The safety of liver surgery made great strides in the last half of the twentieth century thanks to an improvement in the knowledge of hepatic anatomy, perioperative care, and preoperative imaging techniques.1 Combined with increased operative experience and technological advancements, minimally invasive surgery (MIS) of the liver has been shown to be safe and feasible with over 3000 cases done worldwide.1-4 Laparoscopic hepatic surgery was first reported in the early 1990s, and since that time the literature in this field has expanded in an exponential fashion.2 The acceptance of MIS hepatic resections has progressed to the point where it is the recommended approach for certain hepatic resections5 and as our experience broadens, as do the potential indications. Increasingly complex procedures are being safely performed and achieving excellent results with less morbidity. In the present chapter, we provide an overview of laparoscopic liver resection including some technical aspects, and outcomes of minimally invasive hepatic resection for cancer.
OVERVIEW OF MIS HEPATIC RESECTIONS AND THEIR INDICATIONS
For the purpose of this chapter, an MIS hepatic resection is a general term that includes purely laparoscopic, hand-port assisted laparoscopic, hybrid, and robotic-assisted approaches. Purely laparoscopic is the most commonly reported approach, followed by hand-assisted resections.2 Hybrid resection refers to laparoscopic-assisted open resections, where a portion of the procedure is performed laparoscopically, typically the mobilization of the liver, followed by the parenchymal transection done through a small open incision, typically the extension of the hand-port incision, if present.6,7 While infrequently reported in the literature, this approach may be an attractive option for surgeons wishing to adopt laparoscopic hepatic resections into their practice6 and is potentially associated with improved perioperative outcomes.8 Robotic resections are restricted by the increased cost of the procedure, but confer some advantages to the operating surgeon including improved dexterity and visualization.9-11 Other reported approaches include gasless laparoscopic as well as thoracoscopic hepatic resections. As there aren’t any prospective trials comparing the different techniques in MIS liver surgery, the approach is individualized based on tumor characteristics as well as surgeon preference and experience.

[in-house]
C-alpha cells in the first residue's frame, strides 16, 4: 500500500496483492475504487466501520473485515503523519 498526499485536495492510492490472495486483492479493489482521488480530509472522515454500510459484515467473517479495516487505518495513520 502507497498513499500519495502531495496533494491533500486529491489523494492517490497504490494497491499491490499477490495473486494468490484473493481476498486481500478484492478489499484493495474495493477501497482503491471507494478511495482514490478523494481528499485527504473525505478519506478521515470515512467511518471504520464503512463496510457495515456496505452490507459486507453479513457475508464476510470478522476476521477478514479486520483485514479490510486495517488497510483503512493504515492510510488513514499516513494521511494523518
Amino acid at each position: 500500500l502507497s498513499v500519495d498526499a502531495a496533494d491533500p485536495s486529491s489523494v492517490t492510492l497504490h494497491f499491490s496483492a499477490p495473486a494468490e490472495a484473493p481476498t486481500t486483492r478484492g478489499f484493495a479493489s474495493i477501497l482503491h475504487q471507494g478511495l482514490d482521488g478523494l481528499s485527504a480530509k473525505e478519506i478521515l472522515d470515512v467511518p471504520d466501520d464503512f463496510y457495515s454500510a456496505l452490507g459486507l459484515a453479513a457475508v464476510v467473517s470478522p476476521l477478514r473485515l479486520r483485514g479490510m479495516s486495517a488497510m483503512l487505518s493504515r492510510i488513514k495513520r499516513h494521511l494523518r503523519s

The indications for MIS hepatic resections have evolved as our experience grows. While initially described for small nonanatomical resections, major hepatic resections have been reported with increasing frequency and trisectionectomies have been described in certain specialized centers.8,12–15 As the application of MIS techniques to liver surgery has expanded, a consensus conference was convened in 2008 and involved the leading experts on the topic in order to address the developing questions and issues around the subject. The International Position on Laparoscopic Liver Surgery was published, and recommended that current acceptable indications for laparoscopic resections included solitary lesions of 5 cm or less located in segments 2 to 6.5 While it is generally accepted that these lesions are the most amenable to ...